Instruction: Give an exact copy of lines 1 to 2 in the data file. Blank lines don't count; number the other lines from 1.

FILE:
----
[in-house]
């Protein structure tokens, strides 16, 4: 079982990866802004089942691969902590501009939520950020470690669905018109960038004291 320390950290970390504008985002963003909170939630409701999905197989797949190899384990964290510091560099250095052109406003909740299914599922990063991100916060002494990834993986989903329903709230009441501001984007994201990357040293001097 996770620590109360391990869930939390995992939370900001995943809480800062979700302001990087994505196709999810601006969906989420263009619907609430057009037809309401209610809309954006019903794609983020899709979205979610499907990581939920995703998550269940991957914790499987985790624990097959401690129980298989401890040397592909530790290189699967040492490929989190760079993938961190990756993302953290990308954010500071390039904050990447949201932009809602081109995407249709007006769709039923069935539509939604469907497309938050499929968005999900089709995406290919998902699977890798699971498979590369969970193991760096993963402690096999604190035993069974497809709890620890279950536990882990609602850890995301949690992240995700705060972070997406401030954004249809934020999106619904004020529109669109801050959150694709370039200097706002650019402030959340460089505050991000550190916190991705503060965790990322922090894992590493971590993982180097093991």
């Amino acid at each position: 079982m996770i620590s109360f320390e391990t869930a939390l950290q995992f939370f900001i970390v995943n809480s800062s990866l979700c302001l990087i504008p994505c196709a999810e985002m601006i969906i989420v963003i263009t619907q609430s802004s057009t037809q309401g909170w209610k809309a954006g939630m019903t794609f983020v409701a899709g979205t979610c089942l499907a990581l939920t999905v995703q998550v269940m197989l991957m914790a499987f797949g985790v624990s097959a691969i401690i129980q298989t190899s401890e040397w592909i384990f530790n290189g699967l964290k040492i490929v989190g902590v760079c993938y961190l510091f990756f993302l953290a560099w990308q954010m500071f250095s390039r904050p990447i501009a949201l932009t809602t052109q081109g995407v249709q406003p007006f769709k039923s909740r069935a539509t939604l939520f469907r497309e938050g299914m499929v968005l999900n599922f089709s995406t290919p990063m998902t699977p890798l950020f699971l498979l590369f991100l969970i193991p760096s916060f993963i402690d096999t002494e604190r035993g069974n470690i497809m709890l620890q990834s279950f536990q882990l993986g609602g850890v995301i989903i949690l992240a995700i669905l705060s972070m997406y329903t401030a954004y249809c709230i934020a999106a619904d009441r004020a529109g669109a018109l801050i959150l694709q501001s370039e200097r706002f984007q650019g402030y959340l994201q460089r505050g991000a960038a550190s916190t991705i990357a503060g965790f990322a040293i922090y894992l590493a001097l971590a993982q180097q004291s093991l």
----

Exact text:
[in-house]
């Protein structure tokens, strides 16, 4: 079982990866802004089942691969902590501009939520950020470690669905018109960038004291 320390950290970390504008985002963003909170939630409701999905197989797949190899384990964290510091560099250095052109406003909740299914599922990063991100916060002494990834993986989903329903709230009441501001984007994201990357040293001097 996770620590109360391990869930939390995992939370900001995943809480800062979700302001990087994505196709999810601006969906989420263009619907609430057009037809309401209610809309954006019903794609983020899709979205979610499907990581939920995703998550269940991957914790499987985790624990097959401690129980298989401890040397592909530790290189699967040492490929989190760079993938961190990756993302953290990308954010500071390039904050990447949201932009809602081109995407249709007006769709039923069935539509939604469907497309938050499929968005999900089709995406290919998902699977890798699971498979590369969970193991760096993963402690096999604190035993069974497809709890620890279950536990882990609602850890995301949690992240995700705060972070997406401030954004249809934020999106619904004020529109669109801050959150694709370039200097706002650019402030959340460089505050991000550190916190991705503060965790990322922090894992590493971590993982180097093991």